I went fishing in the rain, because, well, it was raining. Sometimes there’s no real reason other than it’s the obvious thing to do. I was there, I had a fly rod, I had my waders, and I even had a rain jacket. Not stopping to fish and just driving on would’ve been like making any other stupid decision. Only worse.
I wanted to fish dry flies on the new 4wt S Glass, but pouring rain and rising water dictated something other than what my mind wanted. The older I get the better I get at dealing with disappointments. Actually, what would’ve been a disappointment twenty-something years ago, these days is just another day and just another chance to adapt and overcome. So I tied on a weighted bugger and started casting.
The water was still clear even though it was coming up, so I had a good look at what the fly was doing as I stripped it in. Short little jerks had the pale-yellow thing with the black head bobbing and darting like something alive that needed to be eaten. At least that’s what I saw and hoped was the case. It didn’t take long, casting into the fast current and then stripping into an eddy before I started getting little tugs. I figured they were either really small fish, or I was stripping too fast for the conditions and the strikes were short, just grabs at the tail. Most likely, a little of both.
I slowed down the strips, letting more of the action come from the swing in the current and began seeing flashes of gold. Eventually I hooked a couple little smallmouths and while they weren’t much more than ten or eleven inches I was still happy to catch them. Of course I’d have liked to caught something bigger, but I wasn’t disappointed. It’s another example of how I’ve adapted as I’ve gotten older. Be happy with what you have at hand. You can want more, but you’re not always going to get it. I don’t care how hard you work. Disappointment and failure are part of life.
I moved down stream into some pocket water and found it was getting harder to fish. The water was moving fast, smashing off the boulders, and it was getting harder to wade too. It didn’t help that my cleats on my boots should’ve been changed a year ago. Sometimes they’d grip the river stones alright, but a lot of the time they’d slide, their edges were worn down to almost round profiles like the river stones they tried to grip. I told myself I’d change them out when I got home. It’s always funny when I tell myself something knowing it’s a lie.
The fish were getting harder to come by in the pocket water so I went back up stream to the big pool where I started, but the rocks I’d been standing on an hour earlier were all under a few inches of water now. I changed flies, put on a heavier bugger with a tungsten bead, and began sending casts out and up stream, making a mend to allow the fly to drop faster. And then I’d just let it drift with the fast current hoping it would get down to the bottom long enough to get in a fish’s face before it started swinging and lifting.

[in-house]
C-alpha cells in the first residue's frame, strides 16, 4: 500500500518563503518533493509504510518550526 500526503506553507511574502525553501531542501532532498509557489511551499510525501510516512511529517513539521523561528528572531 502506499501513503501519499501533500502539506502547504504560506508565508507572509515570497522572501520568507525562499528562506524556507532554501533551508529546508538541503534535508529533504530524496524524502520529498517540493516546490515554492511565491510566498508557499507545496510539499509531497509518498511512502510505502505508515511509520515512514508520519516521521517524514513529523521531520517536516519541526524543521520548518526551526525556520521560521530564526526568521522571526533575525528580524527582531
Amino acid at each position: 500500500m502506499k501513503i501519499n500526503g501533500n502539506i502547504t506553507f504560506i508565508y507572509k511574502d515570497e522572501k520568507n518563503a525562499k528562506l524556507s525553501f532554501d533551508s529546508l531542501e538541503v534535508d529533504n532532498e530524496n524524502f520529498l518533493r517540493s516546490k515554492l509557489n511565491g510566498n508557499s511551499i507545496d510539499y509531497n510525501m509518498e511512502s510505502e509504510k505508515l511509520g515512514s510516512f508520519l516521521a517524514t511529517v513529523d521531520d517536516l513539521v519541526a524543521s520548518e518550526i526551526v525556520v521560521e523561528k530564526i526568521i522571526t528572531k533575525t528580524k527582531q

About the time I started questioning if I was wasting time or not there was a tug. I lifted the rod but nothing was there, and so I let it finish it’s downstream swing and then made one more cast. I went back to wondering if I was wasting my time. This was where I wanted to be, so I decided that no matter what it is you’re doing, if you’re using your time to do something that you like, it really couldn’t be a waste of time. Being responsible on the other hand, doing something like going to work or mowing the lawn, something that didn’t make you happy, when you’d rather be fishing was wasting your time. Because you can’t ever get that time back. And you just never know how much time you’ve got left. So you should really try to not “waste” any of it.
Right then there was another tug, I lifted, and the line was tight. For a split second I had to wonder if it was snagged, but only for a split second. The trout rocketed downstream, then across, then back up a little, then back to me. Looking down into the clear water from my boulder I saw the brown, maybe fifteen inches give or take, rise for the surface and then do a u-turn mid current, turning it’s body into a U as well and then straighten out on the bottom facing into the current. Time froze for a second and I could see the bugger in its mouth and had just enough time to wonder how a trout could sit on the bottom motionless in such a current with a fly stuck in its mouth and a 4wt rod bent over and hold it’s position seemingly effortlessly. And then as quickly as the hook up had happened the bugger popped loose, and the trout darted away under the cover of white water.
I didn’t get another tug for the next half hour before finally giving in to the rain. How anyone could consider that a disappointment or a waste of time was beyond my reasoning. I’d have never gotten that moment of a trout battling in my mind if I’d driven on past because of some rain. I watched that trout twist and settle on the bottom a thousand times on the two-hour ride home. Time well spent.
Mark Usyk is the author of Reflections of a Fly Rod and Carp Are Jerks, both simply books filled with stories about life, where fishing happens. You can buy signed copies here on jprossflyrods.com or find them on Amazon in e-book format. His next book, Not All trout Are Geniuses, looks like it’ll be available around November of this year. He’s just got to get a couple trips finished up and put into words. If you’re wondering what rods he’s fishing these days… He’s partial to the JP Ross 10”6” 4wt Peacemaker, and his latest edition is the new JP Ross Beaver Meadow S Glass. Browse our rod selection…You’re sure to find something unique that will fit your wants and needs on the water!